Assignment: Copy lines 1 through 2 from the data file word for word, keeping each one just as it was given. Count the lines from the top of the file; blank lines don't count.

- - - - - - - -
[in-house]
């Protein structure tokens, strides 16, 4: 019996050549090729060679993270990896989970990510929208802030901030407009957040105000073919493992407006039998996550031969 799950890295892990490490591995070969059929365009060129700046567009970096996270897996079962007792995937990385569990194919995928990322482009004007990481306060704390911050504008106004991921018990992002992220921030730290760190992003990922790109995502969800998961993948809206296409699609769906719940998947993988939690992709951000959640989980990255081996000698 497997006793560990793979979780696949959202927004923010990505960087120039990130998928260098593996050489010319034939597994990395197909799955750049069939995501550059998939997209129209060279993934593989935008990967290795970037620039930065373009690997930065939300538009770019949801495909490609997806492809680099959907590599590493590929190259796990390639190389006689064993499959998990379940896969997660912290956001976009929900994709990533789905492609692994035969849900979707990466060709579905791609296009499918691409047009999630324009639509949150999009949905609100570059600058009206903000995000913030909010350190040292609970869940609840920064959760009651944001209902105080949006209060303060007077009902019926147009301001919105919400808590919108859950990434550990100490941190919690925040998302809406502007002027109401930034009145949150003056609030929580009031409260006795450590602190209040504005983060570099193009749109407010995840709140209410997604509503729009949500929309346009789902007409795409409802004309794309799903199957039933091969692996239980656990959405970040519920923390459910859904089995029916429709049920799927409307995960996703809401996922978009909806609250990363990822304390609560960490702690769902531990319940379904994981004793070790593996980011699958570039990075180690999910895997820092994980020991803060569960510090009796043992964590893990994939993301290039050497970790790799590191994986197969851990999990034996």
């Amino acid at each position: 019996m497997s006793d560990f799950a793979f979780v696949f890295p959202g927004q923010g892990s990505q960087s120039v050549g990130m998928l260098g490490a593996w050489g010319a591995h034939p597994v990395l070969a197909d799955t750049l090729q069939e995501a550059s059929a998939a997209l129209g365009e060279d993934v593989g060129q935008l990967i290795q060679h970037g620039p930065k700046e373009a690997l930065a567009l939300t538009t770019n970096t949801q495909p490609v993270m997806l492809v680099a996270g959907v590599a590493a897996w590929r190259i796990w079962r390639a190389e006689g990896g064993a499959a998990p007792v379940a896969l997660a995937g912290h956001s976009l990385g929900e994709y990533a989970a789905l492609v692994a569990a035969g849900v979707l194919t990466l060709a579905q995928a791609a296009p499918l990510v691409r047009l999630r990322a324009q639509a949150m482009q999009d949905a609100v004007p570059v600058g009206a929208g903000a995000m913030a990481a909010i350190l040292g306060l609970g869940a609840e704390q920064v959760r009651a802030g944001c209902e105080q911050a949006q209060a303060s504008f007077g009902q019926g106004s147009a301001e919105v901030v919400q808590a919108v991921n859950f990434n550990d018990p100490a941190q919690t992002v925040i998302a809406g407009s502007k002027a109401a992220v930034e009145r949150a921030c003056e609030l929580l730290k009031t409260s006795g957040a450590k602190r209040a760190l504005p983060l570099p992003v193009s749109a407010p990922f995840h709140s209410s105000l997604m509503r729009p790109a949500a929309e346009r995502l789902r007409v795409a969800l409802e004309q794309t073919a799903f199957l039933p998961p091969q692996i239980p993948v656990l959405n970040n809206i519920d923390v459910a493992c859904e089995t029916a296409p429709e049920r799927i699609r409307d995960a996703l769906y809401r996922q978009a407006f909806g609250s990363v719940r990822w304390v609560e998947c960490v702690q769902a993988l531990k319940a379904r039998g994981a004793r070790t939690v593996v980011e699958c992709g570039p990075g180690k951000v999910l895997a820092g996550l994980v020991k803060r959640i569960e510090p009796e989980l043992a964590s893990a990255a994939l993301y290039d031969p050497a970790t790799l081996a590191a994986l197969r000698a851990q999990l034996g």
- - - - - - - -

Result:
[in-house]
């Protein structure tokens, strides 16, 4: 019996050549090729060679993270990896989970990510929208802030901030407009957040105000073919493992407006039998996550031969 799950890295892990490490591995070969059929365009060129700046567009970096996270897996079962007792995937990385569990194919995928990322482009004007990481306060704390911050504008106004991921018990992002992220921030730290760190992003990922790109995502969800998961993948809206296409699609769906719940998947993988939690992709951000959640989980990255081996000698 497997006793560990793979979780696949959202927004923010990505960087120039990130998928260098593996050489010319034939597994990395197909799955750049069939995501550059998939997209129209060279993934593989935008990967290795970037620039930065373009690997930065939300538009770019949801495909490609997806492809680099959907590599590493590929190259796990390639190389006689064993499959998990379940896969997660912290956001976009929900994709990533789905492609692994035969849900979707990466060709579905791609296009499918691409047009999630324009639509949150999009949905609100570059600058009206903000995000913030909010350190040292609970869940609840920064959760009651944001209902105080949006209060303060007077009902019926147009301001919105919400808590919108859950990434550990100490941190919690925040998302809406502007002027109401930034009145949150003056609030929580009031409260006795450590602190209040504005983060570099193009749109407010995840709140209410997604509503729009949500929309346009789902007409795409409802004309794309799903199957039933091969692996239980656990959405970040519920923390459910859904089995029916429709049920799927409307995960996703809401996922978009909806609250990363990822304390609560960490702690769902531990319940379904994981004793070790593996980011699958570039990075180690999910895997820092994980020991803060569960510090009796043992964590893990994939993301290039050497970790790799590191994986197969851990999990034996």